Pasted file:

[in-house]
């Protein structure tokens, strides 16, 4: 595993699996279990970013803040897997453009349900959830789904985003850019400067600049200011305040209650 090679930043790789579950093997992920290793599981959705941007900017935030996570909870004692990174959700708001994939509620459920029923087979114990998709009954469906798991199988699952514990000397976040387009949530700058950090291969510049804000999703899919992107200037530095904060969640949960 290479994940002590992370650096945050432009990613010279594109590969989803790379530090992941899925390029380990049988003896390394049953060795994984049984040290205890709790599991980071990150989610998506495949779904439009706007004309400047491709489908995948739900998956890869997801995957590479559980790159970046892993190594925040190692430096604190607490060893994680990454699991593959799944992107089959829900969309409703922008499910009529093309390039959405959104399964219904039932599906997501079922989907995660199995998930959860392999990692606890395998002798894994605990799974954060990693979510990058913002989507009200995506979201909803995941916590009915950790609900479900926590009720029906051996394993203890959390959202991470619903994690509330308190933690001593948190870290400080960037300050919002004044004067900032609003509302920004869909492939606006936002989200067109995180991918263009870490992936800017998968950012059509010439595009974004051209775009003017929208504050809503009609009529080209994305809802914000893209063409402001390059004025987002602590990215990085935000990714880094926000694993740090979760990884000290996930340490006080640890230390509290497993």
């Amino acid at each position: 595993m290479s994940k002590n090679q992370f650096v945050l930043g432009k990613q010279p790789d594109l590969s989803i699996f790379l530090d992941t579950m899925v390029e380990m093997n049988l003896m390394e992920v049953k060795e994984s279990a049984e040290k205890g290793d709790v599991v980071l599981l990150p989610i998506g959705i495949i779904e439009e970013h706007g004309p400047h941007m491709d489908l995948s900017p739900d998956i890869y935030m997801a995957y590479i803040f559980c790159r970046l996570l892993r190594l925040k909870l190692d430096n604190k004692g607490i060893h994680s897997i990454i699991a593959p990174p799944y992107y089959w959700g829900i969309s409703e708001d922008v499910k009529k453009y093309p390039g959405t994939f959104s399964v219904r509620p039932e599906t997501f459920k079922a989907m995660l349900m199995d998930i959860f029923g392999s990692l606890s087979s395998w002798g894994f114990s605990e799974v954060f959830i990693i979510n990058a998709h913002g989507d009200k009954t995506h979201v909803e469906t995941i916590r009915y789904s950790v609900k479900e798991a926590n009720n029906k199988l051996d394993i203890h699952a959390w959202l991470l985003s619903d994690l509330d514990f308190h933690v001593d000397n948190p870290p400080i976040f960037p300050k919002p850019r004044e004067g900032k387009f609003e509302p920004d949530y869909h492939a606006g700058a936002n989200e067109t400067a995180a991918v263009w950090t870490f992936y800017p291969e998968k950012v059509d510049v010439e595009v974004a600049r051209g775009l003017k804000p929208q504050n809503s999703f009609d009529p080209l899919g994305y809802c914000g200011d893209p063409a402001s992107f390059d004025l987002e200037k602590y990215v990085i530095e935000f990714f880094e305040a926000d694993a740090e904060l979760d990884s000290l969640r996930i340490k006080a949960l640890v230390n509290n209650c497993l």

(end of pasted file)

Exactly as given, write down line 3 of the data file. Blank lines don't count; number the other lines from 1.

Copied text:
């Amino acid at each position: 595993m290479s994940k002590n090679q992370f650096v945050l930043g432009k990613q010279p790789d594109l590969s989803i699996f790379l530090d992941t579950m899925v390029e380990m093997n049988l003896m390394e992920v049953k060795e994984s279990a049984e040290k205890g290793d709790v599991v980071l599981l990150p989610i998506g959705i495949i779904e439009e970013h706007g004309p400047h941007m491709d489908l995948s900017p739900d998956i890869y935030m997801a995957y590479i803040f559980c790159r970046l996570l892993r190594l925040k909870l190692d430096n604190k004692g607490i060893h994680s897997i990454i699991a593959p990174p799944y992107y089959w959700g829900i969309s409703e708001d922008v499910k009529k453009y093309p390039g959405t994939f959104s399964v219904r509620p039932e599906t997501f459920k079922a989907m995660l349900m199995d998930i959860f029923g392999s990692l606890s087979s395998w002798g894994f114990s605990e799974v954060f959830i990693i979510n990058a998709h913002g989507d009200k009954t995506h979201v909803e469906t995941i916590r009915y789904s950790v609900k479900e798991a926590n009720n029906k199988l051996d394993i203890h699952a959390w959202l991470l985003s619903d994690l509330d514990f308190h933690v001593d000397n948190p870290p400080i976040f960037p300050k919002p850019r004044e004067g900032k387009f609003e509302p920004d949530y869909h492939a606006g700058a936002n989200e067109t400067a995180a991918v263009w950090t870490f992936y800017p291969e998968k950012v059509d510049v010439e595009v974004a600049r051209g775009l003017k804000p929208q504050n809503s999703f009609d009529p080209l899919g994305y809802c914000g200011d893209p063409a402001s992107f390059d004025l987002e200037k602590y990215v990085i530095e935000f990714f880094e305040a926000d694993a740090e904060l979760d990884s000290l969640r996930i340490k006080a949960l640890v230390n509290n209650c497993l």